In my ongoing effort to bring back some stately British narration to documentaries about the African wilderness (I've also filmed and, shall we say, "dressed up" my cats as a panther and an ocelot, respectively, so I could build up a nice reel to send to Nat Geo, fingers crossed), we're going to take time out of the busy, anthronormative news cycle to visit the Mombo area of Botswana's Okavango Delta, where some lionesses have curiously been known to sprout manes. According to National Geographic, the maned lionesses may very likely be related to a safari favorite named Martina, who (because lions are people too) disappeared in 2002.
Luke Hunter, president of the big-cat conservation group Panthera, explained that a "masculine" lioness might be born with a mane (a distinctly dude-lion characteristic) when the embryo is disrupted, either at conception or while in the womb:
If the former case, the genetic contribution of the sperm-which determines the sex of the fetus in most mammals-was probably aberrant, giving rise to a female with some male characteristics. Alternatively and perhaps more likely, the problem may have occurred during gestation if the fetus was exposed to increased levels of androgens- male hormones such as testosterone.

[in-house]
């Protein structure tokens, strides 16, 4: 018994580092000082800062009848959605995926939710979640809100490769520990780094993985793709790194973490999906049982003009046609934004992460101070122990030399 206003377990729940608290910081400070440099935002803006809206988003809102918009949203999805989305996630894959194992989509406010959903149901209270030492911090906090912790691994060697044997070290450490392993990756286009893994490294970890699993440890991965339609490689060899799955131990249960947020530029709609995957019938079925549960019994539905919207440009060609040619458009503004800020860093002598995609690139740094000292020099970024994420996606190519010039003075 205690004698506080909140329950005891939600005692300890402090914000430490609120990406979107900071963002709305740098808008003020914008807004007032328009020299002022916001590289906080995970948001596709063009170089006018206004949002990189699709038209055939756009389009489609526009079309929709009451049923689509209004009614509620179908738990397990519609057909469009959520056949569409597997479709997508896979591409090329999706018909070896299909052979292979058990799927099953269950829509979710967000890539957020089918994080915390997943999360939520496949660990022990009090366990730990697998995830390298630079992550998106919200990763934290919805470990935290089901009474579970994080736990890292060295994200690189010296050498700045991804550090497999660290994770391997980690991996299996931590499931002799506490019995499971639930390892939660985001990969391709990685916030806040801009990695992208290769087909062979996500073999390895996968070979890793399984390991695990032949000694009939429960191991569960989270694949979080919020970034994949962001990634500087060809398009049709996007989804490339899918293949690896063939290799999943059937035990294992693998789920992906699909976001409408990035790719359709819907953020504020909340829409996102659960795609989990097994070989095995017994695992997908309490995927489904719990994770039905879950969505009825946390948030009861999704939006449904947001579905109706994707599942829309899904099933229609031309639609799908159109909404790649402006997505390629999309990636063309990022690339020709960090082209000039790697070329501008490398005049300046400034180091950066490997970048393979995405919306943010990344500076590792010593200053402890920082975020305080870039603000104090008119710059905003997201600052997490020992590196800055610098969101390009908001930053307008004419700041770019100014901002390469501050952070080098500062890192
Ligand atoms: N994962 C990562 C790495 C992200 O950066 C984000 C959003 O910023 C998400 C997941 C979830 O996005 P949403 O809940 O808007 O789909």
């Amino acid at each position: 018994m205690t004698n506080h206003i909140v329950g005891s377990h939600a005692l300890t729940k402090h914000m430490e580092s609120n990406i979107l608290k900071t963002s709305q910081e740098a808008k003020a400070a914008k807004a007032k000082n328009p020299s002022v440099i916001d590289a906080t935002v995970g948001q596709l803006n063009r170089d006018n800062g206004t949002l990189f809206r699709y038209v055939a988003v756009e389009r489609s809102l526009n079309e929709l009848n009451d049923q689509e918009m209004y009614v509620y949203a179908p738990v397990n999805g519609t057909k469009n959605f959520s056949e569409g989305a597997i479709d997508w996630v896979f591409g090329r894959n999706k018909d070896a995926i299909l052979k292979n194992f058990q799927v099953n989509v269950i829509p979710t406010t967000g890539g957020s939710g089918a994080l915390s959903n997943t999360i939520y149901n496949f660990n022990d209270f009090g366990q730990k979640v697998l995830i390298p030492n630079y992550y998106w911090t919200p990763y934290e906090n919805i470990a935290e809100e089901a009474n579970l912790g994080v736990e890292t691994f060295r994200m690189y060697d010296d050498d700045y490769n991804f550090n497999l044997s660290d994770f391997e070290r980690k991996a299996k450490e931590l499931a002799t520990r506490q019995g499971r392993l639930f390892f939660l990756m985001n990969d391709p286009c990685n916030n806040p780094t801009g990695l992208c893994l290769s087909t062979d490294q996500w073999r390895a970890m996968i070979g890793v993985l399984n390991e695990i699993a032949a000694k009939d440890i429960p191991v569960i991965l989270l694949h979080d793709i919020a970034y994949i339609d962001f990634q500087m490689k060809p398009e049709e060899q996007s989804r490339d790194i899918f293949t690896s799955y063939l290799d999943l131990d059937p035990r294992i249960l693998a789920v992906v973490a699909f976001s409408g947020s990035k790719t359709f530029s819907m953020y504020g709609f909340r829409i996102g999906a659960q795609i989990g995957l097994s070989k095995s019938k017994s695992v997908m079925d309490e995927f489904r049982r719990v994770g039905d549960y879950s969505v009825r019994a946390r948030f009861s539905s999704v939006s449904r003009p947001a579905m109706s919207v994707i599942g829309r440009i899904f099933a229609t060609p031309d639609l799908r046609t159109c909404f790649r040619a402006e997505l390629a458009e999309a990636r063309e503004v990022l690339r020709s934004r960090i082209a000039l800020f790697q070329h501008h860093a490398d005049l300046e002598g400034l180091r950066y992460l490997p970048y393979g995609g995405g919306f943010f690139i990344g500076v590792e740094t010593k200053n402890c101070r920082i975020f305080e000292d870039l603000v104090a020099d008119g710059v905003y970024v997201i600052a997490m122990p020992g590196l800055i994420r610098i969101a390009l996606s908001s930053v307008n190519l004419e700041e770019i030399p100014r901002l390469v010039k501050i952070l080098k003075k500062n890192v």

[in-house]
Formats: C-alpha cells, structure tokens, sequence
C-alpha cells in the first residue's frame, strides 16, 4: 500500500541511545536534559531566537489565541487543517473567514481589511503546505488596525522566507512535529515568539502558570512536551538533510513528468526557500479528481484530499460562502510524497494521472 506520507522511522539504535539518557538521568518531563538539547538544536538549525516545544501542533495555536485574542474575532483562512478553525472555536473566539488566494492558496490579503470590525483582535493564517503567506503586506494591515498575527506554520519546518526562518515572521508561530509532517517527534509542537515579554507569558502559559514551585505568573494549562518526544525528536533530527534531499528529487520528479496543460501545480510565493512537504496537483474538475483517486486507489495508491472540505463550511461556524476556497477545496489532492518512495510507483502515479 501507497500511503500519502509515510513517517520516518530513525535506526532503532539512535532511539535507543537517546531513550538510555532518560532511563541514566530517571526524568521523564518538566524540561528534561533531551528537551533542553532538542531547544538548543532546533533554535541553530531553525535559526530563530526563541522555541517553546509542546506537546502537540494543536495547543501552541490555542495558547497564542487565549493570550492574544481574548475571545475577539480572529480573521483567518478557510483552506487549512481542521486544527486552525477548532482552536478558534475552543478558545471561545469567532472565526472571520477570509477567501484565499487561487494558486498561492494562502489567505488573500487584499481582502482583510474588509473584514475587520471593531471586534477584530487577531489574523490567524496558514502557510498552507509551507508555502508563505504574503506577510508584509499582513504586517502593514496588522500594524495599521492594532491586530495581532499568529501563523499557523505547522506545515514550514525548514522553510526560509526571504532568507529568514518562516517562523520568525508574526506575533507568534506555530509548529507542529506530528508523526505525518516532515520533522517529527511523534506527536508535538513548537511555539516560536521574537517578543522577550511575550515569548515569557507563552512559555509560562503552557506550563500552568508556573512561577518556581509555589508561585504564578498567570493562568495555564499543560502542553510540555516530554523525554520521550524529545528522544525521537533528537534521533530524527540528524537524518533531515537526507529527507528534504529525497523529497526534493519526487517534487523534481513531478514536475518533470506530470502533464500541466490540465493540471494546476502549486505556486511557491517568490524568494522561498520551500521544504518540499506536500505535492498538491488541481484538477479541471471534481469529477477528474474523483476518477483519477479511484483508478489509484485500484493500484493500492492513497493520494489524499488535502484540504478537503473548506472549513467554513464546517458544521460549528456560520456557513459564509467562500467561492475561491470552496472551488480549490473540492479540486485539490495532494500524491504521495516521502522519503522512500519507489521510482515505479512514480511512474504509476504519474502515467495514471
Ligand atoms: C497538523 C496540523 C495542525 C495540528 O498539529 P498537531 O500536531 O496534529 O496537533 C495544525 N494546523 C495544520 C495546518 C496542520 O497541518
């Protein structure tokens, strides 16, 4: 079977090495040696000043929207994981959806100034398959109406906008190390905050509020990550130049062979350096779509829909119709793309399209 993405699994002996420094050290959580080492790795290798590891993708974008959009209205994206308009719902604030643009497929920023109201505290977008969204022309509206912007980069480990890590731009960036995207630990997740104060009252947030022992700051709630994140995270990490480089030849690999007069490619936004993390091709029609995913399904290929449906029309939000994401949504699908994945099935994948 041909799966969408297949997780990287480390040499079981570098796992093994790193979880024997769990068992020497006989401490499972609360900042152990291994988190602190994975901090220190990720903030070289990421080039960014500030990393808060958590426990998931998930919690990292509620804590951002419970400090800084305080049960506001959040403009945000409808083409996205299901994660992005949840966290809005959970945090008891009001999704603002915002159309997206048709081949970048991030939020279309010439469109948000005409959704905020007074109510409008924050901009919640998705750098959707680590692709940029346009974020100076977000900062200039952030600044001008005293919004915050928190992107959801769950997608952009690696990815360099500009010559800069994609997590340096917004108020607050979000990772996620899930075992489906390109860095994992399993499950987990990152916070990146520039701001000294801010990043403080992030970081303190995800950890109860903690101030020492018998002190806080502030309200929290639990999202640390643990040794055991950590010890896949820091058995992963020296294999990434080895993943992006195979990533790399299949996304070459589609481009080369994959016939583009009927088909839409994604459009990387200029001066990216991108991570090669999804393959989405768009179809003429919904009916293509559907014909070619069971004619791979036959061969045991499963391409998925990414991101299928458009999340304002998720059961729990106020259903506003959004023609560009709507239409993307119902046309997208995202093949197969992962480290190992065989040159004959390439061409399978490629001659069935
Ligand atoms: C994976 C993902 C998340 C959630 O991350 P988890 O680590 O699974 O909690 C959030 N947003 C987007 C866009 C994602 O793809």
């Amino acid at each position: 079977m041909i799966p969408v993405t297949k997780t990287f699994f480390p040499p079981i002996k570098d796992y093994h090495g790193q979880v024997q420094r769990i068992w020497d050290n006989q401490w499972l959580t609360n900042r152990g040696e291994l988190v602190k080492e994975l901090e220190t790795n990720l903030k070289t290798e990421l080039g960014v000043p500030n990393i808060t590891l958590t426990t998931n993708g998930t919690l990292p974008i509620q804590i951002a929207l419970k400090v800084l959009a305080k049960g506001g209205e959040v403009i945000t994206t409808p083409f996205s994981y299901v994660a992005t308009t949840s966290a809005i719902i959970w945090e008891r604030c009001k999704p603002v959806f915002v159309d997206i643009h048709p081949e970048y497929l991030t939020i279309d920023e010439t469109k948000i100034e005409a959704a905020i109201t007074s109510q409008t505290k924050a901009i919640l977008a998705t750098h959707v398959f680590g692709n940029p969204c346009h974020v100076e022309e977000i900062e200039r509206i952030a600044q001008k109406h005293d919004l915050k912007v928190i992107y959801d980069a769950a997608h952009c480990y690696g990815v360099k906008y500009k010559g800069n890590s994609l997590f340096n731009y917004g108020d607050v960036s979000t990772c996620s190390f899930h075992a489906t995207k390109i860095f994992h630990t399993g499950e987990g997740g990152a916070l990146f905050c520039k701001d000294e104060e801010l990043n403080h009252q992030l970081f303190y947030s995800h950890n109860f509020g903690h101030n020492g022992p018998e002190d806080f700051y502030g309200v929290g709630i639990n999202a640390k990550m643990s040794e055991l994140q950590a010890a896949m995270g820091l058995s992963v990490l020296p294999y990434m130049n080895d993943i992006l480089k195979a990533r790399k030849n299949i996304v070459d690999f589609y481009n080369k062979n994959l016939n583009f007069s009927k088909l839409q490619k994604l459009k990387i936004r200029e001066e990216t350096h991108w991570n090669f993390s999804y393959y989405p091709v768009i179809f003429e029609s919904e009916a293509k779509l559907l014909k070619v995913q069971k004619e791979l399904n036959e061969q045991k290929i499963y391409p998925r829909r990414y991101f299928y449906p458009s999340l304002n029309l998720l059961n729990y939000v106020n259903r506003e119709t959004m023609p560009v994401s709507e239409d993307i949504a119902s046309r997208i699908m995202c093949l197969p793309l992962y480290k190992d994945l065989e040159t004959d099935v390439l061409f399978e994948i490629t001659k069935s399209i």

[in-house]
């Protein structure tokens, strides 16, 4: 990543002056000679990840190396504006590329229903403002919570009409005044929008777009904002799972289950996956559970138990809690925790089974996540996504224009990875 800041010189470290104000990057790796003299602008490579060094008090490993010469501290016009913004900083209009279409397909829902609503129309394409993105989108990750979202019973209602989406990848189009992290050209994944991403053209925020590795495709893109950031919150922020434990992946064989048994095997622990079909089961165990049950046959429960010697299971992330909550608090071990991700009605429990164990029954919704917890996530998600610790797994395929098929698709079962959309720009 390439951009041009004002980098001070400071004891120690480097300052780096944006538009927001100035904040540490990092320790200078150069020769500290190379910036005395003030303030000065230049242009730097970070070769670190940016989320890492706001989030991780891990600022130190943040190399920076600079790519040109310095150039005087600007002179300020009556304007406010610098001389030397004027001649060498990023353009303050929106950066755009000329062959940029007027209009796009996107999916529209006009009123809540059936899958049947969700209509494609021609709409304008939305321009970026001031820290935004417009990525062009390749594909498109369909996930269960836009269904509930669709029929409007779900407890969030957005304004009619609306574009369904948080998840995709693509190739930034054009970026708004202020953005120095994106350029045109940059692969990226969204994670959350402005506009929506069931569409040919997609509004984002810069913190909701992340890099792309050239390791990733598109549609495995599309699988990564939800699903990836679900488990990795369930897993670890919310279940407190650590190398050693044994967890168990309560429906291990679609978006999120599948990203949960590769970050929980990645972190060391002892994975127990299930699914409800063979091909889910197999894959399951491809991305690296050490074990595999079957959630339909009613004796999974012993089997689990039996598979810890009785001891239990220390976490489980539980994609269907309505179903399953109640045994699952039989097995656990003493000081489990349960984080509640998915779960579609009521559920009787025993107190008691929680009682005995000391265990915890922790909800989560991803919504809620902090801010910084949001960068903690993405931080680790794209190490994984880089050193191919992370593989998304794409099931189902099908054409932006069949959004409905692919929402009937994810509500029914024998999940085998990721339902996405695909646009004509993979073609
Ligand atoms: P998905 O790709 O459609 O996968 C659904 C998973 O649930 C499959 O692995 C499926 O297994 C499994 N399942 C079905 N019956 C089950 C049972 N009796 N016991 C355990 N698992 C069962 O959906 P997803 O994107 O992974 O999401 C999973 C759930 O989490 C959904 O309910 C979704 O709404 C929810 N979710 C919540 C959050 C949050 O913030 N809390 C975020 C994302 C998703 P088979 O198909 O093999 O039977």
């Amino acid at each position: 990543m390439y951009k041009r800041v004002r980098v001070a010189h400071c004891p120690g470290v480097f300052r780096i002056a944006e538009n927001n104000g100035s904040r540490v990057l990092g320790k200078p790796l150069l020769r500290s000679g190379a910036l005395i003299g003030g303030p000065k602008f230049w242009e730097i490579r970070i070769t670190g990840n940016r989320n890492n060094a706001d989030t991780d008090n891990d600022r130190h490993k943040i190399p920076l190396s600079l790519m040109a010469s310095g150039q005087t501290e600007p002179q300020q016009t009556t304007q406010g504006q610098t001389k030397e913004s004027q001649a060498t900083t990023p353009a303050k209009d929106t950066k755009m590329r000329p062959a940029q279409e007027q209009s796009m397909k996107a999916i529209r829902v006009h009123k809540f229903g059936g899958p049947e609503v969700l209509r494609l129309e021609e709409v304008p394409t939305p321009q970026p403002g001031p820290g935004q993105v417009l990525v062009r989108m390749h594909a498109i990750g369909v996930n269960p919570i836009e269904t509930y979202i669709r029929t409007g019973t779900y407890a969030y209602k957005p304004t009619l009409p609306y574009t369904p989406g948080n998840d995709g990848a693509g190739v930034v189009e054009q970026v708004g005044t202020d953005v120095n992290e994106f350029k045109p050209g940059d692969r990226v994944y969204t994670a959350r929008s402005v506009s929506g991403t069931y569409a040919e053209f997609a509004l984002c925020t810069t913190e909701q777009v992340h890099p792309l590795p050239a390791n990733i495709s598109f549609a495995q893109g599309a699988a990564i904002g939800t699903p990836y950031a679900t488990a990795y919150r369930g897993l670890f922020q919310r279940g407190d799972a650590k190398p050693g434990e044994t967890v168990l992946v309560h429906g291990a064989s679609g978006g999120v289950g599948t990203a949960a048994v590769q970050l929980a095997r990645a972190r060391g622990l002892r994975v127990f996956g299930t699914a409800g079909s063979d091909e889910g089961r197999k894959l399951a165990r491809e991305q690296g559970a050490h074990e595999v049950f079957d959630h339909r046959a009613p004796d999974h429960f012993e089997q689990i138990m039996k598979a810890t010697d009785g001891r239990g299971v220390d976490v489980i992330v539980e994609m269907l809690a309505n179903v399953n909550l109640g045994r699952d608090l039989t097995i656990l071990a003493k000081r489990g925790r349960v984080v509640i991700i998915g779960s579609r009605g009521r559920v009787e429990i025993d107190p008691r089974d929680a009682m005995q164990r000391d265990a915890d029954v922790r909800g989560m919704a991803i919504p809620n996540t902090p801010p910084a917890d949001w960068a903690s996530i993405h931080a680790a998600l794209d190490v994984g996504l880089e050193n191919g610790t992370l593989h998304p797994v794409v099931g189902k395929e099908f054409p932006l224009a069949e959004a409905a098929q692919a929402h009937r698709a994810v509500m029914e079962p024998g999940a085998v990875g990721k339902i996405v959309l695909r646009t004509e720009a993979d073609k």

Nat Geo's Christine Dell'Amore further explained that, if a mother lion has abnormally high levels of androgens during pregnancy, "her female offspring may end up ‘masculinized' — a situation that occurs occasionally in people but is rarely observed in wild animals." Since a ‘masculinized' lioness is such a rare natural phenomenon, observers like Hunter aren't quite sure whether the lioness Martina, for instance, would have behaved like a male. Although such a lioness would almost definitely be infertile, according to Hunter, she'd be totally capable of surviving, and actually might even be a boon to her pride, since interloping scavengers like hyenas would be extra dissuaded from snatching kills with the apparent presence of an extra male hanging around the wildebeest carcass. An enthusiastic Hunter also noted that maned lionesses could challenge unfamiliar males for dominance thanks to their wavy locks and big muscles:
Two similarly aberrant Serengeti lionesses were outwardly female-they did not have manes, but were almost male-sized, and they challenged and fought unfamiliar males for territories as though they were males!
Indeed, Mr. Hunter — nature is a rollicking good time, except for all the forlorn zebra colts and saucer-eyed antelopes that get caught in the ruthless jaws of the dreaded maned lioness.